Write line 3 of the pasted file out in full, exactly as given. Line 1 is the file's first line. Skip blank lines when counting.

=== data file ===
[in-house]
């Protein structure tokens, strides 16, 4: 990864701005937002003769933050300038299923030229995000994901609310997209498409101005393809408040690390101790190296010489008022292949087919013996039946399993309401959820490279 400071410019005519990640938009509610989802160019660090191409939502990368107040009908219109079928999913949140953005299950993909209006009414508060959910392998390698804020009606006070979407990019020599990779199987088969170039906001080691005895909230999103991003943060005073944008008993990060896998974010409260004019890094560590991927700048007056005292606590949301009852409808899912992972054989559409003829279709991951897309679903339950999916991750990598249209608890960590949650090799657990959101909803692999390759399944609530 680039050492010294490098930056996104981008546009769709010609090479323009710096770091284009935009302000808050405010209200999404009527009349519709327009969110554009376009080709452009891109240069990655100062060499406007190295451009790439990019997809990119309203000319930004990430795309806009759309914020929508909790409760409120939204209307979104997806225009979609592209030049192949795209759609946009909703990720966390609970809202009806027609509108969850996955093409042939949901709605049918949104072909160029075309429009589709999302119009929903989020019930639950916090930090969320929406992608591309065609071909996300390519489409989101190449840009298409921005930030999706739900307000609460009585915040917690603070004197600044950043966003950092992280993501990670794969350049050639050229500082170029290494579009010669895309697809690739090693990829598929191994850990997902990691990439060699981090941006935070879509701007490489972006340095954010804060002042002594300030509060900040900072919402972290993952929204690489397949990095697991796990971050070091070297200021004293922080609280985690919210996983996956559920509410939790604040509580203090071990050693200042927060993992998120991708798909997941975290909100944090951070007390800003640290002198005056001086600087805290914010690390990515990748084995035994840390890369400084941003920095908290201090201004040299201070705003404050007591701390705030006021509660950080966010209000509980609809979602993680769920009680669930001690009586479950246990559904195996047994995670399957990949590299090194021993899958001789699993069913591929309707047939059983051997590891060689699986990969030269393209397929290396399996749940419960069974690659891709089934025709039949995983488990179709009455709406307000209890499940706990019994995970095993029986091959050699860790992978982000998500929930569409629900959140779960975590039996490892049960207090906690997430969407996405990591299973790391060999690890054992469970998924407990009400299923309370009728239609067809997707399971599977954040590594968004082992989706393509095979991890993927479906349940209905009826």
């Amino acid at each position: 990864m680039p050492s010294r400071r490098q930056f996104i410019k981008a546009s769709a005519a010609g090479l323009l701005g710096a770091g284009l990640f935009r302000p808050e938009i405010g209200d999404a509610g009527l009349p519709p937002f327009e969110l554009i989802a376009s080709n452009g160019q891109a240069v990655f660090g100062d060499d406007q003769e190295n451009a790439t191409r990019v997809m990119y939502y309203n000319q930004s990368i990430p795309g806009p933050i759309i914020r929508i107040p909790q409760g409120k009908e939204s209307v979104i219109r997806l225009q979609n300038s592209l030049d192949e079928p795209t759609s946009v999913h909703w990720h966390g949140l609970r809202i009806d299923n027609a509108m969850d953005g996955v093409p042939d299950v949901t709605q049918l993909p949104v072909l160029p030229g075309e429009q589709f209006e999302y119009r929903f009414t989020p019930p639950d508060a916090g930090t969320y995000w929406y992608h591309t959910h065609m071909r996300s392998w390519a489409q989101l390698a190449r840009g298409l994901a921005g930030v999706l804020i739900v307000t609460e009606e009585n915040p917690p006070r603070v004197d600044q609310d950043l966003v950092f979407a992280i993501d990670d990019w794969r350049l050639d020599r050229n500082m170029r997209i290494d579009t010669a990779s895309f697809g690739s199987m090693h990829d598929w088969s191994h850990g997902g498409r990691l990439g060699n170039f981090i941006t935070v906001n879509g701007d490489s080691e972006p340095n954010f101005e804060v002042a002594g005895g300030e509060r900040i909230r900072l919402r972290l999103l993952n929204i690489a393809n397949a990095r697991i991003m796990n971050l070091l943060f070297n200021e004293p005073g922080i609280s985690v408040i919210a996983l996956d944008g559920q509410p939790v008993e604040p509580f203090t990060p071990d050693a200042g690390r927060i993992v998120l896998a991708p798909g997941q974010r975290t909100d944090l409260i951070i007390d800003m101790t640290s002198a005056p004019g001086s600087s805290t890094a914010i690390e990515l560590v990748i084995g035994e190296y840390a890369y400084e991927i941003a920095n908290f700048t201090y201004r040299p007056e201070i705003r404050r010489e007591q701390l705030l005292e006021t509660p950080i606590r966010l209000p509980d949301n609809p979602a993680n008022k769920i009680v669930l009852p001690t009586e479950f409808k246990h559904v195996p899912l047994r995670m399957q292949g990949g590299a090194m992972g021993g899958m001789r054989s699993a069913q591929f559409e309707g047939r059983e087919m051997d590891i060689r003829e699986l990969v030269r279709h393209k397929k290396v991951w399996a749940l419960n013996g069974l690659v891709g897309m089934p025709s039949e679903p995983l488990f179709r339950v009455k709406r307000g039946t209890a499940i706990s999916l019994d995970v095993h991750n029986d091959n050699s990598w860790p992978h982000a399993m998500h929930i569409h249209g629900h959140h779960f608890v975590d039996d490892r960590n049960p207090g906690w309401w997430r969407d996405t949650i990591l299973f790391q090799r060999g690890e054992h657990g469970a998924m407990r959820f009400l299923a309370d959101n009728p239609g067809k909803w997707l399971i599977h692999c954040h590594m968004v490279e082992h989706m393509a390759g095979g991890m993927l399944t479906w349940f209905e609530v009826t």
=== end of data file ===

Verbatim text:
């Amino acid at each position: 990864m680039p050492s010294r400071r490098q930056f996104i410019k981008a546009s769709a005519a010609g090479l323009l701005g710096a770091g284009l990640f935009r302000p808050e938009i405010g209200d999404a509610g009527l009349p519709p937002f327009e969110l554009i989802a376009s080709n452009g160019q891109a240069v990655f660090g100062d060499d406007q003769e190295n451009a790439t191409r990019v997809m990119y939502y309203n000319q930004s990368i990430p795309g806009p933050i759309i914020r929508i107040p909790q409760g409120k009908e939204s209307v979104i219109r997806l225009q979609n300038s592209l030049d192949e079928p795209t759609s946009v999913h909703w990720h966390g949140l609970r809202i009806d299923n027609a509108m969850d953005g996955v093409p042939d299950v949901t709605q049918l993909p949104v072909l160029p030229g075309e429009q589709f209006e999302y119009r929903f009414t989020p019930p639950d508060a916090g930090t969320y995000w929406y992608h591309t959910h065609m071909r996300s392998w390519a489409q989101l390698a190449r840009g298409l994901a921005g930030v999706l804020i739900v307000t609460e009606e009585n915040p917690p006070r603070v004197d600044q609310d950043l966003v950092f979407a992280i993501d990670d990019w794969r350049l050639d020599r050229n500082m170029r997209i290494d579009t010669a990779s895309f697809g690739s199987m090693h990829d598929w088969s191994h850990g997902g498409r990691l990439g060699n170039f981090i941006t935070v906001n879509g701007d490489s080691e972006p340095n954010f101005e804060v002042a002594g005895g300030e509060r900040i909230r900072l919402r972290l999103l993952n929204i690489a393809n397949a990095r697991i991003m796990n971050l070091l943060f070297n200021e004293p005073g922080i609280s985690v408040i919210a996983l996956d944008g559920q509410p939790v008993e604040p509580f203090t990060p071990d050693a200042g690390r927060i993992v998120l896998a991708p798909g997941q974010r975290t909100d944090l409260i951070i007390d800003m101790t640290s002198a005056p004019g001086s600087s805290t890094a914010i690390e990515l560590v990748i084995g035994e190296y840390a890369y400084e991927i941003a920095n908290f700048t201090y201004r040299p007056e201070i705003r404050r010489e007591q701390l705030l005292e006021t509660p950080i606590r966010l209000p509980d949301n609809p979602a993680n008022k769920i009680v669930l009852p001690t009586e479950f409808k246990h559904v195996p899912l047994r995670m399957q292949g990949g590299a090194m992972g021993g899958m001789r054989s699993a069913q591929f559409e309707g047939r059983e087919m051997d590891i060689r003829e699986l990969v030269r279709h393209k397929k290396v991951w399996a749940l419960n013996g069974l690659v891709g897309m089934p025709s039949e679903p995983l488990f179709r339950v009455k709406r307000g039946t209890a499940i706990s999916l019994d995970v095993h991750n029986d091959n050699s990598w860790p992978h982000a399993m998500h929930i569409h249209g629900h959140h779960f608890v975590d039996d490892r960590n049960p207090g906690w309401w997430r969407d996405t949650i990591l299973f790391q090799r060999g690890e054992h657990g469970a998924m407990r959820f009400l299923a309370d959101n009728p239609g067809k909803w997707l399971i599977h692999c954040h590594m968004v490279e082992h989706m393509a390759g095979g991890m993927l399944t479906w349940f209905e609530v009826t």